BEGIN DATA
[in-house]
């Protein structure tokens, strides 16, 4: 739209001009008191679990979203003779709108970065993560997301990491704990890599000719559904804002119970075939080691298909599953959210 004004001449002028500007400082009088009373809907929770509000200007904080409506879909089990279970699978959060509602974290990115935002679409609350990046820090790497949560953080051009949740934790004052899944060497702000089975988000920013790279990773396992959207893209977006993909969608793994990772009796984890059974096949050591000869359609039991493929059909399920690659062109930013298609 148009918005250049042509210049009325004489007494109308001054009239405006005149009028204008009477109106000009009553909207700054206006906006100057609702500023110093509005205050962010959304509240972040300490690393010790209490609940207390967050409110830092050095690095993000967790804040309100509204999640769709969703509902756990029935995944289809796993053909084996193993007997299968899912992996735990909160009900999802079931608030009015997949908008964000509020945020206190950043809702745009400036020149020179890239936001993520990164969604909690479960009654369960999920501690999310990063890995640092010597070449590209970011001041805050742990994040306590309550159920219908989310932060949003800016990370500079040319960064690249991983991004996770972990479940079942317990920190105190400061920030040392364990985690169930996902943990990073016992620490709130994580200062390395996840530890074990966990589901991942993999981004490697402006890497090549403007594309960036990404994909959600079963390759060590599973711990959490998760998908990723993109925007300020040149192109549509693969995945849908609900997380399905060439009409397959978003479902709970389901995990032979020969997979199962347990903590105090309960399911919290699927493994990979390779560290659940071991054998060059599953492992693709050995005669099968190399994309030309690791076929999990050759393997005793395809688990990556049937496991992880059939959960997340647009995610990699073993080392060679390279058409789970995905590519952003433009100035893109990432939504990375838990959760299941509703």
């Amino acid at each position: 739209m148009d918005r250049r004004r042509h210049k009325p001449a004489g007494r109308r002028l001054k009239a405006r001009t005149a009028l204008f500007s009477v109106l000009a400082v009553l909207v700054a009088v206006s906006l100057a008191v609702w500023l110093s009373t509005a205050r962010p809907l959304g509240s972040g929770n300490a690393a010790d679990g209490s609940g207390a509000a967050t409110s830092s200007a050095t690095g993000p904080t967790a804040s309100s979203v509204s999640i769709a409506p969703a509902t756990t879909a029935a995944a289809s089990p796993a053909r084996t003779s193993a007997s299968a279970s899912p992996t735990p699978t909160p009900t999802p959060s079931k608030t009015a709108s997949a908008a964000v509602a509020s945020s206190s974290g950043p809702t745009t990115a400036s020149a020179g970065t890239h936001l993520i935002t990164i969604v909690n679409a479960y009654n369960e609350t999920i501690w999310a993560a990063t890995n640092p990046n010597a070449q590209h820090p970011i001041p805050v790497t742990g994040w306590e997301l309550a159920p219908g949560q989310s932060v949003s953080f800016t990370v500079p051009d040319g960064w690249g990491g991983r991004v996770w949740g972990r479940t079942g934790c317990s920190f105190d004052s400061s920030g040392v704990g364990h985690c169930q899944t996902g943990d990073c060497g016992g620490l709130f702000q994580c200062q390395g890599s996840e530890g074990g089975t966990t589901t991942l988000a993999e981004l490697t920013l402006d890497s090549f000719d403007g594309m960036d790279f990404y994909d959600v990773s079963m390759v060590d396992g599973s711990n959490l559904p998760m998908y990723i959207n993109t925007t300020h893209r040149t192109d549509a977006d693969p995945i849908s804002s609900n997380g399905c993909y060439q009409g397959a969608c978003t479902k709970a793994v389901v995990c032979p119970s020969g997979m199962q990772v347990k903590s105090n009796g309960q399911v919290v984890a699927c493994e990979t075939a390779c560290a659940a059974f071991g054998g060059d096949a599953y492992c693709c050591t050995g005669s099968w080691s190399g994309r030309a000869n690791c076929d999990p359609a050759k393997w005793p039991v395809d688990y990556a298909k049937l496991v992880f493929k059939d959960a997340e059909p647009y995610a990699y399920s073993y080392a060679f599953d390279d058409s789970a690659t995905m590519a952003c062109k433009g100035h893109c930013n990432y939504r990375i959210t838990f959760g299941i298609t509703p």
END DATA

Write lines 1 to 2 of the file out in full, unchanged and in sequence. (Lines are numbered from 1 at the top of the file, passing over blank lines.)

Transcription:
[in-house]
């Protein structure tokens, strides 16, 4: 739209001009008191679990979203003779709108970065993560997301990491704990890599000719559904804002119970075939080691298909599953959210 004004001449002028500007400082009088009373809907929770509000200007904080409506879909089990279970699978959060509602974290990115935002679409609350990046820090790497949560953080051009949740934790004052899944060497702000089975988000920013790279990773396992959207893209977006993909969608793994990772009796984890059974096949050591000869359609039991493929059909399920690659062109930013298609 148009918005250049042509210049009325004489007494109308001054009239405006005149009028204008009477109106000009009553909207700054206006906006100057609702500023110093509005205050962010959304509240972040300490690393010790209490609940207390967050409110830092050095690095993000967790804040309100509204999640769709969703509902756990029935995944289809796993053909084996193993007997299968899912992996735990909160009900999802079931608030009015997949908008964000509020945020206190950043809702745009400036020149020179890239936001993520990164969604909690479960009654369960999920501690999310990063890995640092010597070449590209970011001041805050742990994040306590309550159920219908989310932060949003800016990370500079040319960064690249991983991004996770972990479940079942317990920190105190400061920030040392364990985690169930996902943990990073016992620490709130994580200062390395996840530890074990966990589901991942993999981004490697402006890497090549403007594309960036990404994909959600079963390759060590599973711990959490998760998908990723993109925007300020040149192109549509693969995945849908609900997380399905060439009409397959978003479902709970389901995990032979020969997979199962347990903590105090309960399911919290699927493994990979390779560290659940071991054998060059599953492992693709050995005669099968190399994309030309690791076929999990050759393997005793395809688990990556049937496991992880059939959960997340647009995610990699073993080392060679390279058409789970995905590519952003433009100035893109990432939504990375838990959760299941509703």